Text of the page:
Plants need sunlight to complete photosynthesis. During photosynthesis plants use light energy from the sun, water and carbon dioxide to create energy; plants store their energy as starch.
Sunlight is necessary for the light reactions of photosynthesis. Photosynthesis occurs in the chloroplasts of plant cells and the light reactions, specifically, happen in the thylakoid membranes of the chloroplast. Thylakoids contain two photosystems for gathering light from the sun. These photosystems utilize pigment molecules to absorb light energy, which passes between molecules until it reaches a reaction center. In the reaction center, energy from sunlight excites an electron from the pigment chlorophyll and electron transport allows for the creation of two high energy molecules: adenosine triphosphate and nicotinamide adenine dinucleotide phosphate-oxidase. Also during the light reactions, water loses hydrogen and electrons to produce oxygen, which the plant expels through its leaves.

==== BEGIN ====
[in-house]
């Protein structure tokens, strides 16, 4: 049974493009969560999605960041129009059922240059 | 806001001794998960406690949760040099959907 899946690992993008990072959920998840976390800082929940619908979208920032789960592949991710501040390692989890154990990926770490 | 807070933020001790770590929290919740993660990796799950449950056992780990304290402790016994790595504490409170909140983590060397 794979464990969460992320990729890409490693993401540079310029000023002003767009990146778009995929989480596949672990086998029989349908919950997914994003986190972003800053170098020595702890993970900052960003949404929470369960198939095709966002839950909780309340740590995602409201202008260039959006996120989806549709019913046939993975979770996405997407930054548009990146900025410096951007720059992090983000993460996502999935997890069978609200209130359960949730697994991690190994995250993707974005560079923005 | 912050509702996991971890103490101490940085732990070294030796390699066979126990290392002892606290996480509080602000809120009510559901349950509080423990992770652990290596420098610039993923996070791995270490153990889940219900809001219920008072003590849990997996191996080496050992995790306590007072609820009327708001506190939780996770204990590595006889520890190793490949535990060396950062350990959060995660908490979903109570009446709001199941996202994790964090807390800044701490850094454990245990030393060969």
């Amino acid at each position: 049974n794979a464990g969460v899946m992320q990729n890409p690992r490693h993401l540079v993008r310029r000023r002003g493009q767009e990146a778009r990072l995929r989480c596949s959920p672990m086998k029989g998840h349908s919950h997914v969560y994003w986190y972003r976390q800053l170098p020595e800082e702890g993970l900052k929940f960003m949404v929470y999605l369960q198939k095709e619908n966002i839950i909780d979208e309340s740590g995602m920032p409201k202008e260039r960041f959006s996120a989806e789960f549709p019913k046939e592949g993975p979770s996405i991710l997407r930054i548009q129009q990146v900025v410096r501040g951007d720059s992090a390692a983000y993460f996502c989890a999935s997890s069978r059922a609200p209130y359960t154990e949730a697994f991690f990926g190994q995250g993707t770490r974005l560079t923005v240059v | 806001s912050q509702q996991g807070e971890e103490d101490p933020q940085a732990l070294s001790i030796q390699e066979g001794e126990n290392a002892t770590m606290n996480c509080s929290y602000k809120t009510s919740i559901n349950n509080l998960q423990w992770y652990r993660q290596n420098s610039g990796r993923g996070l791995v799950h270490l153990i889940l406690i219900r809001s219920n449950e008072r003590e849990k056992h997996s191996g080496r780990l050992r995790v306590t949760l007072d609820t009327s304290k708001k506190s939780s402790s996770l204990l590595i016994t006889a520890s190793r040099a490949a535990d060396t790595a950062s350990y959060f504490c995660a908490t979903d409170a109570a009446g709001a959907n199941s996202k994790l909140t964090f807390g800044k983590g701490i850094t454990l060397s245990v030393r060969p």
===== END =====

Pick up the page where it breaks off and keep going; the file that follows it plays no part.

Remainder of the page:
Adenosine triphosphate and nicotinamide adenine dinucleotide phosphate-oxidase from the light reactions are essential for the other half of photosynthesis, the dark reactions. These reactions require carbon dioxide but do not use any light energy. During the dark reactions, adenosine triphosphate and nicotinamide adenine dinucleotide phosphate-oxidase catalyze the synthesis of various sugars, including glucose, from an existing five carbon sugar, Ribulose bisphosphate. As the dark reactions conclude, Ribulose bisphosphate reforms for reuse during the next round of reactions.